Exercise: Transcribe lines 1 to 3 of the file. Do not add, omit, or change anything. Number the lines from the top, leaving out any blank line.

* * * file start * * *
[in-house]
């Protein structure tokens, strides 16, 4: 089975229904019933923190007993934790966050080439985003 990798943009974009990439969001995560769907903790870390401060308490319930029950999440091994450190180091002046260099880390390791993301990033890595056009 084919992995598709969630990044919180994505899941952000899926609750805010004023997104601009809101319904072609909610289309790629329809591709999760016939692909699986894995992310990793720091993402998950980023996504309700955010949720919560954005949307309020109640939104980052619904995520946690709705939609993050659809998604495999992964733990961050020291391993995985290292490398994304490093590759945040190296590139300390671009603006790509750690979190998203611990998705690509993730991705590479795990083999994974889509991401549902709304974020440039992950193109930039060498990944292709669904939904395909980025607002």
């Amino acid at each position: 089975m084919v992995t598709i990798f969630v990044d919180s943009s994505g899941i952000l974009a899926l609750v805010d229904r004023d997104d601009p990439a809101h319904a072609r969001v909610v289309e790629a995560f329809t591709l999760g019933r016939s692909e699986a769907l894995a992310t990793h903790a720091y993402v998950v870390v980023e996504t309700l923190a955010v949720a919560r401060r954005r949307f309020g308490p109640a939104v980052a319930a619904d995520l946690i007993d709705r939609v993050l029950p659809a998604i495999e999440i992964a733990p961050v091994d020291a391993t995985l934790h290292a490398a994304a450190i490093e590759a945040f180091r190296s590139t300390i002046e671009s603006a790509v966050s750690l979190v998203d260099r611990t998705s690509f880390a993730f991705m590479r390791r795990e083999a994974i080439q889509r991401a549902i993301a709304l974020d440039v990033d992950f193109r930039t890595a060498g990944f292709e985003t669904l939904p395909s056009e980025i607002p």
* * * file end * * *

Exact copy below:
[in-house]
């Protein structure tokens, strides 16, 4: 089975229904019933923190007993934790966050080439985003 990798943009974009990439969001995560769907903790870390401060308490319930029950999440091994450190180091002046260099880390390791993301990033890595056009 084919992995598709969630990044919180994505899941952000899926609750805010004023997104601009809101319904072609909610289309790629329809591709999760016939692909699986894995992310990793720091993402998950980023996504309700955010949720919560954005949307309020109640939104980052619904995520946690709705939609993050659809998604495999992964733990961050020291391993995985290292490398994304490093590759945040190296590139300390671009603006790509750690979190998203611990998705690509993730991705590479795990083999994974889509991401549902709304974020440039992950193109930039060498990944292709669904939904395909980025607002």
């Amino acid at each position: 089975m084919v992995t598709i990798f969630v990044d919180s943009s994505g899941i952000l974009a899926l609750v805010d229904r004023d997104d601009p990439a809101h319904a072609r969001v909610v289309e790629a995560f329809t591709l999760g019933r016939s692909e699986a769907l894995a992310t990793h903790a720091y993402v998950v870390v980023e996504t309700l923190a955010v949720a919560r401060r954005r949307f309020g308490p109640a939104v980052a319930a619904d995520l946690i007993d709705r939609v993050l029950p659809a998604i495999e999440i992964a733990p961050v091994d020291a391993t995985l934790h290292a490398a994304a450190i490093e590759a945040f180091r190296s590139t300390i002046e671009s603006a790509v966050s750690l979190v998203d260099r611990t998705s690509f880390a993730f991705m590479r390791r795990e083999a994974i080439q889509r991401a549902i993301a709304l974020d440039v990033d992950f193109r930039t890595a060498g990944f292709e985003t669904l939904p395909s056009e980025i607002p």